• If the required bit space is reduced and all other fields are changed.

A change is incompatible if:

  • A new @RequiredField annotation to an existing inline method was added or removed.
  • The required bits were increased.

The DSL validates whether the required fields are matching to the state specification of the parent node and emits a warning if it is not compatible to the node specification.

Lazy Initialized Nodes with DSL Inlining #

Full source code of the example: NodeInliningAndLazyInitExample.java.

DSL inlining can be used to provide lazy initialization for otherwise cached node that is only used in code blocks that are protected by conditions that trigger rarely. Consider this example:

@GenerateInline(false)
@GenerateUncached
public abstract static class RaiseErrorNode extends Node {
    abstract void execute(Object type, String message);

    // ...
}

@GenerateInline(false)
@GenerateUncached(false)
public abstract static class LazyInitExampleBefore extends Node {
    abstract void execute(Object value);

    @Specialization
    void doIt(Object value,
              @Cached RaiseErrorNode raiseError) {
        Object result = doSomeWork(value);
        if (result == null) {
            raiseError.execute(value, "Error: doSomeWork returned null");
        }
    }
}

RaiseErrorNode is always instantiated even-though we do not need it if doSomeWork always returns non null result at runtime. Before DSL inlining, this issue was usually solved by lazy-initialized @Child node:

@GenerateInline(false)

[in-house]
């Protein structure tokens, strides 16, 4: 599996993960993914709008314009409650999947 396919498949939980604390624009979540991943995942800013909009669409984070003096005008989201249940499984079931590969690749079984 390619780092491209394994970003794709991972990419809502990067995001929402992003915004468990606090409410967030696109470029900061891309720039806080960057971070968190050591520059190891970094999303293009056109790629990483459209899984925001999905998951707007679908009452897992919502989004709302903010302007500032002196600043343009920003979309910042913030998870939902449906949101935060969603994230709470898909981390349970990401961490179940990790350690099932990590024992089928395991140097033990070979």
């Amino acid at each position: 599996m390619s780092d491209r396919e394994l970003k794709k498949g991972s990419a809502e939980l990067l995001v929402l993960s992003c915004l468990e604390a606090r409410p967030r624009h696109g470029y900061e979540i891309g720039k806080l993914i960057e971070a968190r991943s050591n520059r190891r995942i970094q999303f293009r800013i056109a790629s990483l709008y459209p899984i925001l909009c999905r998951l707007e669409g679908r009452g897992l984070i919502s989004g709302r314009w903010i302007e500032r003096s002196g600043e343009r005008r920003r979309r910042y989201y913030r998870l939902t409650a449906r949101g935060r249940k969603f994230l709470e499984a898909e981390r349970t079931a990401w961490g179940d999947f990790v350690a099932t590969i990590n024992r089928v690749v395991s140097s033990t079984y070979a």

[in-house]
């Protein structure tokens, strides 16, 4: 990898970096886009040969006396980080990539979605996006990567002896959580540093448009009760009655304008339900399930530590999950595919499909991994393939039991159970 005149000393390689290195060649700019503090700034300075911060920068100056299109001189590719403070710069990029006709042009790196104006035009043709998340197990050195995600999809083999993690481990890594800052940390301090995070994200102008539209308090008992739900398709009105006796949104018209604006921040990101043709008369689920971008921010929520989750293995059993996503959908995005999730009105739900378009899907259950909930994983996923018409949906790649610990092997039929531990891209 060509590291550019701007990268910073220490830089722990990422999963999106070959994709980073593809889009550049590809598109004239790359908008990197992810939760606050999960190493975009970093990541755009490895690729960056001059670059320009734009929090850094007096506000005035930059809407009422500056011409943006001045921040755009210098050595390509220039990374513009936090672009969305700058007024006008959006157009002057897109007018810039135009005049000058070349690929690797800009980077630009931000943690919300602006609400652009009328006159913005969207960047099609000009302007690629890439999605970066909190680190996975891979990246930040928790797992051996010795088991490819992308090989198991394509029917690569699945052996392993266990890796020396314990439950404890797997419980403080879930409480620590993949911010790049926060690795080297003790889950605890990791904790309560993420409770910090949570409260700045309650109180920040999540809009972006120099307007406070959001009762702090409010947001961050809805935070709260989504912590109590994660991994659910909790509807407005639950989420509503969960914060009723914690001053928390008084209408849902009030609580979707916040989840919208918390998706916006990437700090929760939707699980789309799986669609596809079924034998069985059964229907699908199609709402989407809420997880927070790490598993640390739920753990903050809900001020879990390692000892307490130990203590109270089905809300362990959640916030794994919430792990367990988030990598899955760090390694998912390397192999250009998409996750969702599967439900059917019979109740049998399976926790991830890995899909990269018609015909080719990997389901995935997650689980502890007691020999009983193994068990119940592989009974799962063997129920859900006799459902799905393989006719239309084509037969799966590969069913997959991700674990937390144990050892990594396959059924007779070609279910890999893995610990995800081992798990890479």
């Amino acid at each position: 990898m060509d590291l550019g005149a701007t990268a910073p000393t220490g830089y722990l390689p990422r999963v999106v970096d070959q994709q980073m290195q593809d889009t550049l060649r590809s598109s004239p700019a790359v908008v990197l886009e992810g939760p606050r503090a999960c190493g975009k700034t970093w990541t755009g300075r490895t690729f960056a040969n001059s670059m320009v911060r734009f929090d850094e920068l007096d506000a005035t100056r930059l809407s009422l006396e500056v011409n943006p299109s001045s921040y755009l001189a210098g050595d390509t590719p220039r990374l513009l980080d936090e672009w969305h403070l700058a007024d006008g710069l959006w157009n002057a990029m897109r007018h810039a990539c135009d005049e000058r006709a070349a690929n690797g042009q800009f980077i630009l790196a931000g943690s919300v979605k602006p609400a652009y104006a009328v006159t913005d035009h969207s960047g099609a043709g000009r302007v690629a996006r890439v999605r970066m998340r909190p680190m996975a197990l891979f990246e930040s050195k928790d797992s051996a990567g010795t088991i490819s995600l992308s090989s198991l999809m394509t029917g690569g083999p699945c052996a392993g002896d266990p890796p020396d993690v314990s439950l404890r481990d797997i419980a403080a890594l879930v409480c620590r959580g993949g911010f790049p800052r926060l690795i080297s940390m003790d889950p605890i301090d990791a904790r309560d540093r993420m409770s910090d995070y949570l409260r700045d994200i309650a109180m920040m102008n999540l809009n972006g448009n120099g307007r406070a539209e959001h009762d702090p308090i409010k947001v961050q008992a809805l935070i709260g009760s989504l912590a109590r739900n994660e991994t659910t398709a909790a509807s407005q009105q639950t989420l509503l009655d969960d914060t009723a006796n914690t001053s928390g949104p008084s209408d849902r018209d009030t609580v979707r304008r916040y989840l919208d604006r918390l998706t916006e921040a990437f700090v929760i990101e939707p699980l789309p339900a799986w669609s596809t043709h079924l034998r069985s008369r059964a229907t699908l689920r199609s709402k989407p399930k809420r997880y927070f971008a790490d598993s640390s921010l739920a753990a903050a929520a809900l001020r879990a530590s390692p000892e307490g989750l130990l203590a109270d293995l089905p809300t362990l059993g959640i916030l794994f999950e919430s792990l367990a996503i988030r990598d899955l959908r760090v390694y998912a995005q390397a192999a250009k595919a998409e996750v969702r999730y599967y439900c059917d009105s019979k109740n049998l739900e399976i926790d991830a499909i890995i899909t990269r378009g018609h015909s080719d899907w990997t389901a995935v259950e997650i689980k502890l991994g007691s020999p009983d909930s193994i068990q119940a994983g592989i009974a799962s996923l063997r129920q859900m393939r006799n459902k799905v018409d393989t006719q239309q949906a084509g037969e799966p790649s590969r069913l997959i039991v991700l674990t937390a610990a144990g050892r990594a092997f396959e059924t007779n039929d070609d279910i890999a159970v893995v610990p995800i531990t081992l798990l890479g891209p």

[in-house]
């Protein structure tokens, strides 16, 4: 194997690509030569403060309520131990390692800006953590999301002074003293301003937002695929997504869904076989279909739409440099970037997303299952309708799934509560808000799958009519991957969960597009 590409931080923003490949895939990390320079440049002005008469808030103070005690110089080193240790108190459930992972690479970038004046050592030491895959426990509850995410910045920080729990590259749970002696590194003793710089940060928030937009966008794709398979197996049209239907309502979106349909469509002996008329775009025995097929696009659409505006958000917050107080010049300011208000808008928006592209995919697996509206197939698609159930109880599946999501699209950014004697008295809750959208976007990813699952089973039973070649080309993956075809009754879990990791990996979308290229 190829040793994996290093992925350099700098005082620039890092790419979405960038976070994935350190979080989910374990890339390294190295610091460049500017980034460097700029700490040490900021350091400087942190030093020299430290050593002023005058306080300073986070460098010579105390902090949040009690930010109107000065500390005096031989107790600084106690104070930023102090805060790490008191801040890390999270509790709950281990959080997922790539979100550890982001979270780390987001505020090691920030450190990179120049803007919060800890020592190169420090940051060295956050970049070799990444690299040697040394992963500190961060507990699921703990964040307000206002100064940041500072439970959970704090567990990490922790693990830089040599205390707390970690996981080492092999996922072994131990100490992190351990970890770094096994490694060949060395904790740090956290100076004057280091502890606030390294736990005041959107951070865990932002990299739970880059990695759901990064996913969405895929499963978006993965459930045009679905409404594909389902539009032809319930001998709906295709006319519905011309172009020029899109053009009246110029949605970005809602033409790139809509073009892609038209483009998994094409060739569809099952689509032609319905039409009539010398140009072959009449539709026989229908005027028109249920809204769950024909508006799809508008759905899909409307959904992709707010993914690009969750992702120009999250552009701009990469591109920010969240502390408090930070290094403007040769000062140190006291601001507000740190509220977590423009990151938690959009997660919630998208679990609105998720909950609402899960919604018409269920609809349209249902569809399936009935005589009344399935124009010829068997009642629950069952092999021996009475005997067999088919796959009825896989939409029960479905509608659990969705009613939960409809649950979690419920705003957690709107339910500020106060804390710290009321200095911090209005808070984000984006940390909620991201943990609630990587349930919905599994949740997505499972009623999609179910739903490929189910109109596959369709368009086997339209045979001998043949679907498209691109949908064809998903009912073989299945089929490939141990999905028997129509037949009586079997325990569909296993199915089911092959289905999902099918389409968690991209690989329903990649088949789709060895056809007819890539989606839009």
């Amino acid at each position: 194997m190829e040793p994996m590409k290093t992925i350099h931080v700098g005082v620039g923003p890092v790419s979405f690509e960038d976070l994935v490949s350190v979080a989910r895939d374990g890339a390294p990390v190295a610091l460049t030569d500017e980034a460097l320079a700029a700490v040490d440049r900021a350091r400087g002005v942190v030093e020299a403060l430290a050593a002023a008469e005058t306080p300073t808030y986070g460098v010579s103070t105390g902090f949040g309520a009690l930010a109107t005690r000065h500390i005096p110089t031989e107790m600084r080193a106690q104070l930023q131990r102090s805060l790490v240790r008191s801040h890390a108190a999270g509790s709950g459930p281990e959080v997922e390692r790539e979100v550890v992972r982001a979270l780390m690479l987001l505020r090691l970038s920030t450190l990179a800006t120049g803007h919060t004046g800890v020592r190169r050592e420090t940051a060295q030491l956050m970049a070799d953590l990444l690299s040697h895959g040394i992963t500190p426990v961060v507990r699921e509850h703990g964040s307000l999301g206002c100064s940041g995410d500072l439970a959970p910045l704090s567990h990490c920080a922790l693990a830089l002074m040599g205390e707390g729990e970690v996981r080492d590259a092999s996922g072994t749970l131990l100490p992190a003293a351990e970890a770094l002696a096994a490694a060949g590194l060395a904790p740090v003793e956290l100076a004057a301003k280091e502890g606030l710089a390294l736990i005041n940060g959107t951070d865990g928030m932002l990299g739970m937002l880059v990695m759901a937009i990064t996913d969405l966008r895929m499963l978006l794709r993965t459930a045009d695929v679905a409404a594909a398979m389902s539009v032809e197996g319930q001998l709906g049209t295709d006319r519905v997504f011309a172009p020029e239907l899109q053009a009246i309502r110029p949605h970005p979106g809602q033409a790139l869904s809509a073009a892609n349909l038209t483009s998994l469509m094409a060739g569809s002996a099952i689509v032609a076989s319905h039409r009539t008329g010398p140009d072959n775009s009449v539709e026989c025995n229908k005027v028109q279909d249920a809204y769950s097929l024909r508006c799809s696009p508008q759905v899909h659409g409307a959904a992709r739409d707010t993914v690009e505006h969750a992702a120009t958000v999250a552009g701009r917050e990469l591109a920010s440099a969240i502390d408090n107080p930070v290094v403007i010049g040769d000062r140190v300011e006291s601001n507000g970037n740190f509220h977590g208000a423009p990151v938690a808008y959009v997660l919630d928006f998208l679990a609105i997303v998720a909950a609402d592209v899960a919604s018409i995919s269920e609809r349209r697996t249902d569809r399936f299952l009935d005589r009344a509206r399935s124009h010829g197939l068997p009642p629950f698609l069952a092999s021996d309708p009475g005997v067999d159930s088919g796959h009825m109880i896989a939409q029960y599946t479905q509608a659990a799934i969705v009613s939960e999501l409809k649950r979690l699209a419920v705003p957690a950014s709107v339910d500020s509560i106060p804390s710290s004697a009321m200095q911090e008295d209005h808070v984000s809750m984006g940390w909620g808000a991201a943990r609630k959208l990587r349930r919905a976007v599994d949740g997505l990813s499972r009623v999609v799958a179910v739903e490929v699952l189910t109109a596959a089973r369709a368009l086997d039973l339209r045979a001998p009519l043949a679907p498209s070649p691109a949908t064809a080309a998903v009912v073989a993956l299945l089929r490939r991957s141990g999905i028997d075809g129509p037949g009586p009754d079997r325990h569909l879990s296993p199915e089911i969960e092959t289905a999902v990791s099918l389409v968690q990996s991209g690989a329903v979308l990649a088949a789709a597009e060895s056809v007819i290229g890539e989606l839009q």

@GenerateUncached(false)
public abstract static class LazyInitExampleBefore2 extends Node {
    @Child RaiseErrorNode raiseError;

    abstract void execute(Object value);

    @Specialization
    void doIt(Object value) {
        Object result = doSomeWork(value);
        if (result == null) {
            if (raiseError == null) {
                CompilerDirectives.transferToInterpreterAndInvalidate();
                raiseError = insert(RaiseErrorNodeGen.create());
            }
            raiseError.execute(value, "Error: doSomeWork returned null");
        }
    }
}

However @Child nodes have some drawbacks. Most notably, the @Specialization cannot be static and we cannot generate uncached variant of the node.

With DSL inlining, one should either make the RaiseErrorNode inlineable if beneficial, or if it is a node that:

  • has a lot of specializations with multiple instances, or
  • cannot currently be inlined, or
  • has a lot of cached fields that cannot be inlined

then one can create an inlinable wrapper node that initializes the RaiseErrorNode on demand:

@GenerateInline
@GenerateUncached
@GenerateCached(false)
public abstract static class LazyRaiseNode extends Node {
    public final RaiseErrorNode get(Node node) {
        return execute(node);
    }

    abstract RaiseErrorNode execute(Node node);

    @Specialization
    static RaiseErrorNode doIt(@Cached(inline = false) RaiseErrorNode node) {
        return node;
    }
}

@GenerateInline(false)
@GenerateUncached
public abstract static class LazyInitExample extends Node {
    abstract void execute(Object value);

    @Specialization
    void doIt(Object value,
              @Cached LazyRaiseNode raiseError) {
        Object result = doSomeWork(value);
        if (result == null) {
            raiseError.get(this).execute(value, "Error: doSomeWork returned null");
        }
    }
}

Unless LazyRaiseNode.execute gets called, the cost of the wrapper is single reference field and one bit from the bitset of LazyInitExample node. Except for the extra bit, it is the same as with the lazy initialized @Child node field.